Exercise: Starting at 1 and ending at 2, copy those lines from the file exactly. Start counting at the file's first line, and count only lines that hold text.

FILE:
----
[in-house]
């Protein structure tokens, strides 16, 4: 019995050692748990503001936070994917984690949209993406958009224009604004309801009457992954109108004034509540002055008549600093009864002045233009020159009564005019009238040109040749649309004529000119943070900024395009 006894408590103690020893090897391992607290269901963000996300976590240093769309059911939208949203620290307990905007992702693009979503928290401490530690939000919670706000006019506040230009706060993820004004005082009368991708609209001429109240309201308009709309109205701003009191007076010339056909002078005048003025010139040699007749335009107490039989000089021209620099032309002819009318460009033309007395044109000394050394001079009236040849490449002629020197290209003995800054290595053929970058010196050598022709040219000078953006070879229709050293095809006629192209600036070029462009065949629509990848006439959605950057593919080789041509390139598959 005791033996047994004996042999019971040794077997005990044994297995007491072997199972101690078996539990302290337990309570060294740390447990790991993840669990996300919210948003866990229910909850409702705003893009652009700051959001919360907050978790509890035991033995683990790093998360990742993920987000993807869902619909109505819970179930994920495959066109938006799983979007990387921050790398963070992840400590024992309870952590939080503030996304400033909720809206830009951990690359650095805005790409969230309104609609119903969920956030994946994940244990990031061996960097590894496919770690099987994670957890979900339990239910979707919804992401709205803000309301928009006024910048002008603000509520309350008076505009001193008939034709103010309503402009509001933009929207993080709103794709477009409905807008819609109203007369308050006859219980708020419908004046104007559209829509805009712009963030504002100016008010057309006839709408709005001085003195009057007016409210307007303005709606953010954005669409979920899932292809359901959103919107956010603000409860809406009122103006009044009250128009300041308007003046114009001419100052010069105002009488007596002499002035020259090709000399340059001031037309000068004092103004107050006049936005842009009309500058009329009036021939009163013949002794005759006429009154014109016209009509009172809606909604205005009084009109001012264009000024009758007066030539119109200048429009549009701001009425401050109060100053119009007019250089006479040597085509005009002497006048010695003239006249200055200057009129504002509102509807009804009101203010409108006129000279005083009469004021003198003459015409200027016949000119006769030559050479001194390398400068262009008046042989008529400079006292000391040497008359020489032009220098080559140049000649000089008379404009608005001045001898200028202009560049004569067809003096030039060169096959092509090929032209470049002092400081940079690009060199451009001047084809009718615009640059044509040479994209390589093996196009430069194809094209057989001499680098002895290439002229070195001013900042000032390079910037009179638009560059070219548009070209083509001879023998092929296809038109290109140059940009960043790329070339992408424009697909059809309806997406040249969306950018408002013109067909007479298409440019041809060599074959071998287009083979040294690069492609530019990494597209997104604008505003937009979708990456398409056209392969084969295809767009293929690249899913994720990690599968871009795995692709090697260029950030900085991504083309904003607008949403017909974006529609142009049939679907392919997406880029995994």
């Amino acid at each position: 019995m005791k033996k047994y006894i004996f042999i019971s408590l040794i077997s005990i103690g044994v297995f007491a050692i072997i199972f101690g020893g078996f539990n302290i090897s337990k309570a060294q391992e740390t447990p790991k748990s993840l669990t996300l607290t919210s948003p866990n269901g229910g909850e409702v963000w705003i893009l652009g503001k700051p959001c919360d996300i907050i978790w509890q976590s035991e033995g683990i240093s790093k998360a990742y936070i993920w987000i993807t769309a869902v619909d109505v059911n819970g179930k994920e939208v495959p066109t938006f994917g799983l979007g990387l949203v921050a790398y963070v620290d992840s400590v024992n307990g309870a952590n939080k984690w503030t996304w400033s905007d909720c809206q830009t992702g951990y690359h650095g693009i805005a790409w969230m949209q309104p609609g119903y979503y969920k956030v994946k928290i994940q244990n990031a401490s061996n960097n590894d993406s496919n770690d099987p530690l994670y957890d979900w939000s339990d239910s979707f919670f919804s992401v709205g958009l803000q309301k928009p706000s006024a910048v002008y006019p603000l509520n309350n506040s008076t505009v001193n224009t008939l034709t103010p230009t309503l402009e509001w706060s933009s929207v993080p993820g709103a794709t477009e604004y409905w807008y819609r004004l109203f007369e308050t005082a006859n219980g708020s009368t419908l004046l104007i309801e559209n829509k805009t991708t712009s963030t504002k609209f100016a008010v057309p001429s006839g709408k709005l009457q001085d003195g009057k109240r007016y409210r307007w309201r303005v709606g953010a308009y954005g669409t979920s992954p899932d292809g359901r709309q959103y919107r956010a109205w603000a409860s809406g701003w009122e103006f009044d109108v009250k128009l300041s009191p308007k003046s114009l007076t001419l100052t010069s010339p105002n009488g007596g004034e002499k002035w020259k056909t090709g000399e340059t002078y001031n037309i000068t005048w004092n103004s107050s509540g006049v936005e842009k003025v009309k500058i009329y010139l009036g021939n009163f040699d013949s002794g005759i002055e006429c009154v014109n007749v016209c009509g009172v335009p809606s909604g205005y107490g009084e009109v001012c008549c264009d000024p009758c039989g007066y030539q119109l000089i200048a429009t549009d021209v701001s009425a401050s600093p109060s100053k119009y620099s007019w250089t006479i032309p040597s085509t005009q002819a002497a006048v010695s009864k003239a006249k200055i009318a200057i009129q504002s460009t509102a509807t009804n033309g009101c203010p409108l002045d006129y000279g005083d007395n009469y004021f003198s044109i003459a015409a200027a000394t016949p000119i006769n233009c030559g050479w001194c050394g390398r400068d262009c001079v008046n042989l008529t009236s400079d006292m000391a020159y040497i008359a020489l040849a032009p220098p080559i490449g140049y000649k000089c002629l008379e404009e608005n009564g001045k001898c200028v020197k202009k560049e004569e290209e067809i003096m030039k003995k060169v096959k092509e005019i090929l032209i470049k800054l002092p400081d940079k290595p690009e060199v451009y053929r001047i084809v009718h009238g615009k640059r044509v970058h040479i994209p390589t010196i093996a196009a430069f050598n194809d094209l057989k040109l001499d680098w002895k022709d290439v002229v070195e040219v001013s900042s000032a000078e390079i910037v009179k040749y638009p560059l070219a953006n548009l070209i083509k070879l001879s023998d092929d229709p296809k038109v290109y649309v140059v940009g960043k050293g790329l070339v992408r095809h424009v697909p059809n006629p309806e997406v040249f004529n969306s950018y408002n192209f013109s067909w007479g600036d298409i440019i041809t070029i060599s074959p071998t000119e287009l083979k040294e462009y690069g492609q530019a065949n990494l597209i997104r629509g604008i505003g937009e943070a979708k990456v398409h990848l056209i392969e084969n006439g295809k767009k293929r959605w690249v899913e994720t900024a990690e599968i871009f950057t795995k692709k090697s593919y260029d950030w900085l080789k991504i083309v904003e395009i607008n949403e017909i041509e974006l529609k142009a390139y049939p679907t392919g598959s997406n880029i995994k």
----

[in-house]
């Protein structure tokens, strides 16, 4: 019995050692748990503001936070994917984690949209993406958009224009604004309801009457992954109108004034509540002055008549600093009864002045233009020159009564005019009238040109040749649309004529000119943070900024395009 006894408590103690020893090897391992607290269901963000996300976590240093769309059911939208949203620290307990905007992702693009979503928290401490530690939000919670706000006019506040230009706060993820004004005082009368991708609209001429109240309201308009709309109205701003009191007076010339056909002078005048003025010139040699007749335009107490039989000089021209620099032309002819009318460009033309007395044109000394050394001079009236040849490449002629020197290209003995800054290595053929970058010196050598022709040219000078953006070879229709050293095809006629192209600036070029462009065949629509990848006439959605950057593919080789041509390139598959 005791033996047994004996042999019971040794077997005990044994297995007491072997199972101690078996539990302290337990309570060294740390447990790991993840669990996300919210948003866990229910909850409702705003893009652009700051959001919360907050978790509890035991033995683990790093998360990742993920987000993807869902619909109505819970179930994920495959066109938006799983979007990387921050790398963070992840400590024992309870952590939080503030996304400033909720809206830009951990690359650095805005790409969230309104609609119903969920956030994946994940244990990031061996960097590894496919770690099987994670957890979900339990239910979707919804992401709205803000309301928009006024910048002008603000509520309350008076505009001193008939034709103010309503402009509001933009929207993080709103794709477009409905807008819609109203007369308050006859219980708020419908004046104007559209829509805009712009963030504002100016008010057309006839709408709005001085003195009057007016409210307007303005709606953010954005669409979920899932292809359901959103919107956010603000409860809406009122103006009044009250128009300041308007003046114009001419100052010069105002009488007596002499002035020259090709000399340059001031037309000068004092103004107050006049936005842009009309500058009329009036021939009163013949002794005759006429009154014109016209009509009172809606909604205005009084009109001012264009000024009758007066030539119109200048429009549009701001009425401050109060100053119009007019250089006479040597085509005009002497006048010695003239006249200055200057009129504002509102509807009804009101203010409108006129000279005083009469004021003198003459015409200027016949000119006769030559050479001194390398400068262009008046042989008529400079006292000391040497008359020489032009220098080559140049000649000089008379404009608005001045001898200028202009560049004569067809003096030039060169096959092509090929032209470049002092400081940079690009060199451009001047084809009718615009640059044509040479994209390589093996196009430069194809094209057989001499680098002895290439002229070195001013900042000032390079910037009179638009560059070219548009070209083509001879023998092929296809038109290109140059940009960043790329070339992408424009697909059809309806997406040249969306950018408002013109067909007479298409440019041809060599074959071998287009083979040294690069492609530019990494597209997104604008505003937009979708990456398409056209392969084969295809767009293929690249899913994720990690599968871009795995692709090697260029950030900085991504083309904003607008949403017909974006529609142009049939679907392919997406880029995994």